“Unless the Federal money starts flowing soon, and it won’t because 2011 allocation for federal funding has been zeroed out …”
There is a mismatch between the premise and the evidence ~ since the CAHSR has funding to break ground, and could get more when the $2b from Florida is redistributed, it has no pressing need for more money in this session of Congress.
It will want more in 2013, or 2015 at the latest, certainly, but that is one or two sessions of Congress in the future … what this session of Congress does is “no indicator of future results” ~ lets see what happens after a House is elected on Presidential year demographics after the Republicans have had to try to run away from their attack on Medicare and their strongest voting demographic in the last Presidential year election.
It will be very difficult for the CHSRA to justify breaking ground if the prospect for future funding is nil. I would like to see railroad tracks to nowhere in the Central Valley as a symbol of Republican intransigence, but I feel the real public response would be HSR backers advocating a train to nowhere.
It’s unfortunate that a railroad is held to a higher standard than highways, but that is the reality.
Yes, assuming the prospect for future funding was nil, that would make it more difficult to break ground.
But while the FUD strategy of the API/Exxon funded anti-HSR propagandists includes trying to claim that the future prospects for funding are nil, there’s no reason to think its so.
And assuming that the funding is nil in order to predict that they won’t break ground in order to argue that because they won’t break ground they will lose their funding would be begging the question.
The pessimistic view for HSR certainly applies to Florida and possibly Texas in the short term. But at present there is no reason to think California and Illinois aren’t moving ahead with enough funding and robust in-state political support until 2013.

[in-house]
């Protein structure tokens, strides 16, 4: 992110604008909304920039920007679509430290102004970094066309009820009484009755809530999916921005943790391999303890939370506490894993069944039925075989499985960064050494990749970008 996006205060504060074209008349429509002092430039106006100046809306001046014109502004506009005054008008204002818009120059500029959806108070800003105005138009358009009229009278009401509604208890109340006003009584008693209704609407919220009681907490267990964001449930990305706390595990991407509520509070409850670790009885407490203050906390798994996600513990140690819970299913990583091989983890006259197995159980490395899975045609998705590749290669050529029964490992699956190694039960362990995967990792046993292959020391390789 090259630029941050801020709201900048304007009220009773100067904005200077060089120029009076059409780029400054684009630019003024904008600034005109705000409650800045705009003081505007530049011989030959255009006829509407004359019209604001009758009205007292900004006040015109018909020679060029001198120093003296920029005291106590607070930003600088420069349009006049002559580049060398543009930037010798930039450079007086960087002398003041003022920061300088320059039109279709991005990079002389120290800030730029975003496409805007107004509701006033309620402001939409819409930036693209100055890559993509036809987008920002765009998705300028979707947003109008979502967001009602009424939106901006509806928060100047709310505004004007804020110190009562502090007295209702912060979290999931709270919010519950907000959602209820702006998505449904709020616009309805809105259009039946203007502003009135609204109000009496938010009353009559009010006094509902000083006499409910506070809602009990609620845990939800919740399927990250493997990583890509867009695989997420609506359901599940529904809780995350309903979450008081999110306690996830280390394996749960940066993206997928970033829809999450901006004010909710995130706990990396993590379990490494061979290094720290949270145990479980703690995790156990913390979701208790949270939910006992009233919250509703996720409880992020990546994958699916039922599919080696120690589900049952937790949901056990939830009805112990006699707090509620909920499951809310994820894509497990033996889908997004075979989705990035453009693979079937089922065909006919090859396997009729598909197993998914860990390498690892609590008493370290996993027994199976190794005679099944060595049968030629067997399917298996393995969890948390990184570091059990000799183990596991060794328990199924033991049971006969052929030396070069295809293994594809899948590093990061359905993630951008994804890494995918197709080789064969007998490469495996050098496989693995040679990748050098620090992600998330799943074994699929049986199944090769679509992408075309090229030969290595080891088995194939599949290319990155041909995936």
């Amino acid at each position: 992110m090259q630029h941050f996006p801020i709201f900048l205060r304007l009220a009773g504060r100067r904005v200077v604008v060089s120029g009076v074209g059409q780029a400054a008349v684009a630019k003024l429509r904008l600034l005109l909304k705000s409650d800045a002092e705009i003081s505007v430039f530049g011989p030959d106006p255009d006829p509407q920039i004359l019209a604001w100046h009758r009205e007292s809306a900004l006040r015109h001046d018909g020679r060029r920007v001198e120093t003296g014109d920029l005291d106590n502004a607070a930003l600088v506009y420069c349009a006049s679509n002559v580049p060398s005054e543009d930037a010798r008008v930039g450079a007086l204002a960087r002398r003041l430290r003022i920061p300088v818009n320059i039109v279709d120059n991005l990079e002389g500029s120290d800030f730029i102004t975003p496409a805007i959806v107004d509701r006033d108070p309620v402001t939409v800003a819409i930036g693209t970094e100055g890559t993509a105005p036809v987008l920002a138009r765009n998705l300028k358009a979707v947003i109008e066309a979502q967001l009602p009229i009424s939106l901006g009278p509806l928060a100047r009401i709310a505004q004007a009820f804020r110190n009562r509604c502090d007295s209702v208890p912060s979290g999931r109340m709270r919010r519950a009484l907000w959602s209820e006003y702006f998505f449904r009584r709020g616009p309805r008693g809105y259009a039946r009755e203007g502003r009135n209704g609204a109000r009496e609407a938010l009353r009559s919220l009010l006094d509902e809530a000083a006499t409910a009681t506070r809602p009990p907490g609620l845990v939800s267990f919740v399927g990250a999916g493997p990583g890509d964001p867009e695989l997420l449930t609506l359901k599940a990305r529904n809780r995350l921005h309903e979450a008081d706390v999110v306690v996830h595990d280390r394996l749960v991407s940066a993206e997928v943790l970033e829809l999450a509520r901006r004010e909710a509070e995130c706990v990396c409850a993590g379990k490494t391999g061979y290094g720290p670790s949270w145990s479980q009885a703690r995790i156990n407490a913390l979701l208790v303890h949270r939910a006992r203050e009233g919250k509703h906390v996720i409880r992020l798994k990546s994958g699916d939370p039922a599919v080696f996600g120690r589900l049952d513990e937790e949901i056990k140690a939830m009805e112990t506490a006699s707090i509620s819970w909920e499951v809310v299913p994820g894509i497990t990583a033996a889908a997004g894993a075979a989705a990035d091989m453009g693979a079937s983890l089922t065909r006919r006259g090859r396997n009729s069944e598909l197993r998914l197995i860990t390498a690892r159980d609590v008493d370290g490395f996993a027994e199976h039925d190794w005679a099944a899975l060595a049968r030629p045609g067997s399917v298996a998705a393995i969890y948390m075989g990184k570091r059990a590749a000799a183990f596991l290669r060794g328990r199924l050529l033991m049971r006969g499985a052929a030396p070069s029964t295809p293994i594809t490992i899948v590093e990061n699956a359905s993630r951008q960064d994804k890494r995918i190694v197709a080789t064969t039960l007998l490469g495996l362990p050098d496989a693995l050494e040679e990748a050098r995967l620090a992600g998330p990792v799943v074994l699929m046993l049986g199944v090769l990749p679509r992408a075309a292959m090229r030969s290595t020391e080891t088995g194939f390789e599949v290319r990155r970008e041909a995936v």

CA HSR has received about $3.6 billion total of the federal ARRA and FY10 HSIPR funding and is likely to get a chunk of the $2 billion to be reallocated from the returned Florida HSR funds. Combined with some of the $9 billion of the available state bond funds, that is enough for the CA HSR system to make a lot of progress and get started on construction over the next several years while working to line up additional federal funding and see if they can get a private consortium to put up 1/2 the money.
HSR has taken a hit, but it is hardly dead. Sustained high oil and gasoline prices are going to have an effect.
And indeed the two different strategies ~ attacking projects by newly-elected TEA (Tax Everyone by the Affluent) Party governors and attacking the project by the House Republican majority with many members more afraid of a TEA-Party primary challenge than their position in a general election ~ work at cross purposes here, because the loss of FY2011 money hurts by not allowing the DoT to continue to award projects, but the money handed back by the states allows the DoT to award more projects.
There will be ground broken in multiple corridor projects by 2012, and service improvements rolling out through the next session of Congress, and meanwhile the Republican majority in the House decided that they best way to use their majority is to attack Medicare.
An ugly reality about Caltrain is that it is something of a bastard child without a power base. Its funding is dependent upon several other agencies who have severe problems of their own.
Some points :
1] There was an electrification proposal back in the early 1990’s.
2] The cost overruns of the BART extension to SFO / Millbrae sucked in all available transit dollars for the peninsula.
3] Design flaws in BART’s Millbrae station are going to either be wasted dollars due to demolition to correct them or require a more expensive HSR design due to ROW constraints.